Capital City: Ulaanbaatar
Mongolia is a landlocked country located between China and Russia. It is a vast emptiness that links land and sky, and is one of the last few places on the planet where nomadic life is still a living tradition. The Republic of Mongolia consists of historic Outer Mongolia, the province of Inner Mongolia is geographically separate and located to the south in China.
Mongolia is more than twice as big as Texas and even bigger than Alaska. Its area is 1.6 million square kilometers (618,000 square miles), four times the size of Japan and almost double that of Eastern Europe.
This makes Mongolia the sixth-largest country in Asia and 18th in the world, but the population is only 2,727,966 (as of 09 November 2009), which makes Mongolia one of the least densely populated areas in Asia.
If you consider that 40% of the population lives in the capital city of Ulan Bator or Ulaanbaatar that leaves lots of room for you to travel in the outback. Of course, Gobi is even less dense.
Almost another 40% of population are scattered all over Mongolia with their 56 million head of sheep, goats, cattle, horses and camels. There are 21 provinces, called aimag. Each aimag has a central city or town and about 15-22 sub-provinces called soum, so you will know which aimag and which soum you are in.
70% of Mongolia is under the age of 35. The gender ratio is close to 1:1. Ethnicity: 84% Khalkha Mongols, 6% Kazakhs and 10% other groups.
More than 50% will say they are Buddhists which is very much mixed with Shamanism, close to 10% will claim to be Christians of all forms and 4% follow Islam, the remainders will say that they are atheists.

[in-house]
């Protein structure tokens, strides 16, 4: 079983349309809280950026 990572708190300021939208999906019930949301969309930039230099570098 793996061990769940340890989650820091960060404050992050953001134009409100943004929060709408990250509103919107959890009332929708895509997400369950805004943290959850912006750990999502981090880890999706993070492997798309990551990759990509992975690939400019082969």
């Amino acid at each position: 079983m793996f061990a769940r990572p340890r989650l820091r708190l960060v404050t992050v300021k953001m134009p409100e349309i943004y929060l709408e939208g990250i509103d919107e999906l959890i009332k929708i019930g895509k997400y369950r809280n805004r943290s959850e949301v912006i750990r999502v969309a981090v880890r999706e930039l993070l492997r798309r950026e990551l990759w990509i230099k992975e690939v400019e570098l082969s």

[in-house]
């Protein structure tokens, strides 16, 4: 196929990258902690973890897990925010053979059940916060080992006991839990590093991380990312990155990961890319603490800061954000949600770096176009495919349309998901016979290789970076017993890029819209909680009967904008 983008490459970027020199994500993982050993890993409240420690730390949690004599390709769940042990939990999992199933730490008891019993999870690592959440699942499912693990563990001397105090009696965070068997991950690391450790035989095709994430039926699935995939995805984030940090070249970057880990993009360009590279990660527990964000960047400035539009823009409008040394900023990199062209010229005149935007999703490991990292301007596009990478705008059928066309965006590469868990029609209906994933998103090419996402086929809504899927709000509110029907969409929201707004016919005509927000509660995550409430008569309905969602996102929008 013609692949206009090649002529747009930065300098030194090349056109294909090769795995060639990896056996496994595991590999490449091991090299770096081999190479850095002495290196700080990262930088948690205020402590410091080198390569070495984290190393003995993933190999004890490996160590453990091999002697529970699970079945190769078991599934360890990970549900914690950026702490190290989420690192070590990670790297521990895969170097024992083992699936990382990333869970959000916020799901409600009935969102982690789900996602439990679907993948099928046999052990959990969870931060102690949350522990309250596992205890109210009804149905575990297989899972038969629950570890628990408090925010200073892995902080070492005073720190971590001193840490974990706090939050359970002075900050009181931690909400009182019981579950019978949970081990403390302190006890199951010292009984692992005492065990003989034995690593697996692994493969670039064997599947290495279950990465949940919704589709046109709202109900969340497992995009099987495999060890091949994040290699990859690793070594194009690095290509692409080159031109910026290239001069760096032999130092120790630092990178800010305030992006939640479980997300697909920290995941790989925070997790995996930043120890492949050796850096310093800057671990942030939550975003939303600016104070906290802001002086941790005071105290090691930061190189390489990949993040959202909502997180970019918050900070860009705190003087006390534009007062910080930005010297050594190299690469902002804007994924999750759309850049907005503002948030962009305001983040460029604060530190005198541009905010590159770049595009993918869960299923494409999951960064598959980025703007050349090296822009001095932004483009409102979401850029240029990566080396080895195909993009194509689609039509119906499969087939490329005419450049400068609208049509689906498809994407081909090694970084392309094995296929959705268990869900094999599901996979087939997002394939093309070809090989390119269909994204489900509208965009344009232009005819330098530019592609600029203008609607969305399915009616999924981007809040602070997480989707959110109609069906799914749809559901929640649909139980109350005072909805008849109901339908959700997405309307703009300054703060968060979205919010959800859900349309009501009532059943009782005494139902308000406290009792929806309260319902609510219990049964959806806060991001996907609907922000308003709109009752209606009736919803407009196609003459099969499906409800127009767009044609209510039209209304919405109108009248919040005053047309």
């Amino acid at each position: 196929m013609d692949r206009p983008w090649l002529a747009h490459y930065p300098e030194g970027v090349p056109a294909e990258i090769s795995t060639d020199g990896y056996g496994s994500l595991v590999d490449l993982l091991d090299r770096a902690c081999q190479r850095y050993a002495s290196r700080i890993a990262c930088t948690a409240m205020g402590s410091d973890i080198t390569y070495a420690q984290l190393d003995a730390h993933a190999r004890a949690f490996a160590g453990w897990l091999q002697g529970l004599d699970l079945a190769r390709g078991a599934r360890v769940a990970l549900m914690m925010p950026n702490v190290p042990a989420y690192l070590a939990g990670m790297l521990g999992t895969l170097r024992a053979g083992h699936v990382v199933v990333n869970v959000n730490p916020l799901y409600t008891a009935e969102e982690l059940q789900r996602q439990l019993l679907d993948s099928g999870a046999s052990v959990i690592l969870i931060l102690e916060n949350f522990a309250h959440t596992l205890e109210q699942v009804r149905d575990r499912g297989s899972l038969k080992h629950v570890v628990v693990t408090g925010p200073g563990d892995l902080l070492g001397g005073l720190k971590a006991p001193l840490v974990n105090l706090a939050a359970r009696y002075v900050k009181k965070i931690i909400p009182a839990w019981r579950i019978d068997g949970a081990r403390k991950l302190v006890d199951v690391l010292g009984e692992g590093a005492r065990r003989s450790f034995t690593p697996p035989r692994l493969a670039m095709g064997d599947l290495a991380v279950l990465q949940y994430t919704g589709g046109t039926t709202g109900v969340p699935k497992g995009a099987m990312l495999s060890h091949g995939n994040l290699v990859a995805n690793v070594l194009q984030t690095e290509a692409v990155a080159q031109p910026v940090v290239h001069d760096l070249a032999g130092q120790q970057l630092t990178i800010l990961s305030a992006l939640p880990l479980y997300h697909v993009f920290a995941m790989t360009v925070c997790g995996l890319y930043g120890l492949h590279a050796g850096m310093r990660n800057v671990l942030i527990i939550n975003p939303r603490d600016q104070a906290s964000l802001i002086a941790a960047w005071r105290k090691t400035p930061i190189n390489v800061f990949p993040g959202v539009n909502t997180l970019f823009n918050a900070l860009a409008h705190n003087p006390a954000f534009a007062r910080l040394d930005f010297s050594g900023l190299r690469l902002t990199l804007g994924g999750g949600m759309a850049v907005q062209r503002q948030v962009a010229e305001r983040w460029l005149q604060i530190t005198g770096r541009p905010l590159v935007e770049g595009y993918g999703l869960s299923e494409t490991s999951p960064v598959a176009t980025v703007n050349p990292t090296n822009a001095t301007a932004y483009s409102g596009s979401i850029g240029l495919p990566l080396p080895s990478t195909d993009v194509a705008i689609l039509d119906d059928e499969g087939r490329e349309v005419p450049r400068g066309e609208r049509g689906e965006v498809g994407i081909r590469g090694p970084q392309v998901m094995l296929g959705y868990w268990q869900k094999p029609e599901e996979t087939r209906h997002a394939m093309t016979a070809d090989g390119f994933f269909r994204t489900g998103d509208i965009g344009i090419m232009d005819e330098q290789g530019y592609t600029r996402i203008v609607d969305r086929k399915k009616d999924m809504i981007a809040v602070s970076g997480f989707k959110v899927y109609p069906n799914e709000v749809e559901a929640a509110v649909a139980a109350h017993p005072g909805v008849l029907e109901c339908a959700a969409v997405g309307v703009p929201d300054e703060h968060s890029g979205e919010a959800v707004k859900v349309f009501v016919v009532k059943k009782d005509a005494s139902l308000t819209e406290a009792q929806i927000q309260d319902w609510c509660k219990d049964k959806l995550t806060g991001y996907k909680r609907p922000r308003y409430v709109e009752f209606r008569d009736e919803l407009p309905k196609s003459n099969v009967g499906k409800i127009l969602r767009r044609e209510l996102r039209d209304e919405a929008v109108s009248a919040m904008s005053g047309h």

Holidays and festivals
Mongolia is home to the "three manly sports": wrestling, horse racing, and archery, and these are same three sporting events that take place every year at the Naadam festival.
Naadam is the National Holiday of Mongolia celebrated on July 11-13. During these days all of Mongolia watch or listen to the whole event which takes place in the capital city of Ulaanbaatar through Mongolia's National Television and Radio. Many other smaller Naadam festivals take place in different aimags (provinces) around the country throughout the month of July, and it is at these Naadam festivals that you are able to get a much closer look at the action.
It is believed that Naadam celebrations started with the rise of the Great Mongolian Empire as Chinggis (a.k.a. Genghis) Khan's strategy to keep his warriors strictly fit. After the fall of the empire, the contests were held during religious festivals, and since the communist revolution it was celebrated on its anniversary.
The legend says that in old times a woman dressed like man won wrestling competition once. That is why open chest and long sleeve wrestling costumes, called "zodog", meant to show that every participant is male. Wrestlers wear short trunks, "shuudag", and Mongolian boots, "gutal". The yellow stripes on tales of wrestlers' hats will indicate the number of times the wrestler became a champion in Naadam.